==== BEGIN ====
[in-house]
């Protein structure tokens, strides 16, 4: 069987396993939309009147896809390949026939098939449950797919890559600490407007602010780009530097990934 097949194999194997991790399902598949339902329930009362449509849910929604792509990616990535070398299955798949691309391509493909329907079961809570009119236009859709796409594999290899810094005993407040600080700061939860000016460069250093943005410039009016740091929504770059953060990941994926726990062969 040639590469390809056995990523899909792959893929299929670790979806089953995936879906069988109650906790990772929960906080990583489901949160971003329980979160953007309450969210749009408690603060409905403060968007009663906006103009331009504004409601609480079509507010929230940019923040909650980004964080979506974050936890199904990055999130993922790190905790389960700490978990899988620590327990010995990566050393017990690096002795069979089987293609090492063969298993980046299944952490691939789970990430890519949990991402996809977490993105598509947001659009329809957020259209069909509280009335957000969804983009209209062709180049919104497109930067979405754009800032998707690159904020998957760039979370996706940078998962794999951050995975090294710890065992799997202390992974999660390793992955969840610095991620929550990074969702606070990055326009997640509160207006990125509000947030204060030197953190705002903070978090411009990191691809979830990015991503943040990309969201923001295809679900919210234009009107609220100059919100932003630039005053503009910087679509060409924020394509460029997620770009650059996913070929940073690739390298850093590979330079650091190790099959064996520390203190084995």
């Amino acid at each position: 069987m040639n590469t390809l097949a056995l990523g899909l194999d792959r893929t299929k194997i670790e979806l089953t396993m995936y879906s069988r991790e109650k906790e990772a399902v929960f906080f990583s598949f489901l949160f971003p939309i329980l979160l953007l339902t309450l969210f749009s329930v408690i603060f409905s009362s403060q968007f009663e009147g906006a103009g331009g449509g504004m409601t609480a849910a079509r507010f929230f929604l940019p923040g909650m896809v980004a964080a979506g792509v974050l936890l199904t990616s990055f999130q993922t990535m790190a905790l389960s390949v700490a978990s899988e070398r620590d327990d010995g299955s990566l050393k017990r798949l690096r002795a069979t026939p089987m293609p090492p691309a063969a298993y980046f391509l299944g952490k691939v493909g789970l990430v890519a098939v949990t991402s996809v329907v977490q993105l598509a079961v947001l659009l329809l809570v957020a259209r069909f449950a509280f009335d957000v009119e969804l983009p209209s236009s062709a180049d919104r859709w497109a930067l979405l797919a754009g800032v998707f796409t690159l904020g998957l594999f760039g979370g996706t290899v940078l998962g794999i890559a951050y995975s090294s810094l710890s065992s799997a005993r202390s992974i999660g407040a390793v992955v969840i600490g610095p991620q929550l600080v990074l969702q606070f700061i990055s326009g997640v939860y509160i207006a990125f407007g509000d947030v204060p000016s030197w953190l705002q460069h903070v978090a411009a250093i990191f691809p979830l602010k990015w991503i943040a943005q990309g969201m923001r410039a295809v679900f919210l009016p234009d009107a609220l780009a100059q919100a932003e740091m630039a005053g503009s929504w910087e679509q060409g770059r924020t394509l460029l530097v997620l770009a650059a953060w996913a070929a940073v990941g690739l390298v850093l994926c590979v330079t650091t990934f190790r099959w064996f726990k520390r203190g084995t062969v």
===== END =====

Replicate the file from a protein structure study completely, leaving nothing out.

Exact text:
[in-house]
């Protein structure tokens, strides 16, 4: 069987396993939309009147896809390949026939098939449950797919890559600490407007602010780009530097990934 097949194999194997991790399902598949339902329930009362449509849910929604792509990616990535070398299955798949691309391509493909329907079961809570009119236009859709796409594999290899810094005993407040600080700061939860000016460069250093943005410039009016740091929504770059953060990941994926726990062969 040639590469390809056995990523899909792959893929299929670790979806089953995936879906069988109650906790990772929960906080990583489901949160971003329980979160953007309450969210749009408690603060409905403060968007009663906006103009331009504004409601609480079509507010929230940019923040909650980004964080979506974050936890199904990055999130993922790190905790389960700490978990899988620590327990010995990566050393017990690096002795069979089987293609090492063969298993980046299944952490691939789970990430890519949990991402996809977490993105598509947001659009329809957020259209069909509280009335957000969804983009209209062709180049919104497109930067979405754009800032998707690159904020998957760039979370996706940078998962794999951050995975090294710890065992799997202390992974999660390793992955969840610095991620929550990074969702606070990055326009997640509160207006990125509000947030204060030197953190705002903070978090411009990191691809979830990015991503943040990309969201923001295809679900919210234009009107609220100059919100932003630039005053503009910087679509060409924020394509460029997620770009650059996913070929940073690739390298850093590979330079650091190790099959064996520390203190084995």
């Amino acid at each position: 069987m040639n590469t390809l097949a056995l990523g899909l194999d792959r893929t299929k194997i670790e979806l089953t396993m995936y879906s069988r991790e109650k906790e990772a399902v929960f906080f990583s598949f489901l949160f971003p939309i329980l979160l953007l339902t309450l969210f749009s329930v408690i603060f409905s009362s403060q968007f009663e009147g906006a103009g331009g449509g504004m409601t609480a849910a079509r507010f929230f929604l940019p923040g909650m896809v980004a964080a979506g792509v974050l936890l199904t990616s990055f999130q993922t990535m790190a905790l389960s390949v700490a978990s899988e070398r620590d327990d010995g299955s990566l050393k017990r798949l690096r002795a069979t026939p089987m293609p090492p691309a063969a298993y980046f391509l299944g952490k691939v493909g789970l990430v890519a098939v949990t991402s996809v329907v977490q993105l598509a079961v947001l659009l329809l809570v957020a259209r069909f449950a509280f009335d957000v009119e969804l983009p209209s236009s062709a180049d919104r859709w497109a930067l979405l797919a754009g800032v998707f796409t690159l904020g998957l594999f760039g979370g996706t290899v940078l998962g794999i890559a951050y995975s090294s810094l710890s065992s799997a005993r202390s992974i999660g407040a390793v992955v969840i600490g610095p991620q929550l600080v990074l969702q606070f700061i990055s326009g997640v939860y509160i207006a990125f407007g509000d947030v204060p000016s030197w953190l705002q460069h903070v978090a411009a250093i990191f691809p979830l602010k990015w991503i943040a943005q990309g969201m923001r410039a295809v679900f919210l009016p234009d009107a609220l780009a100059q919100a932003e740091m630039a005053g503009s929504w910087e679509q060409g770059r924020t394509l460029l530097v997620l770009a650059a953060w996913a070929a940073v990941g690739l390298v850093l994926c590979v330079t650091t990934f190790r099959w064996f726990k520390r203190g084995t062969v």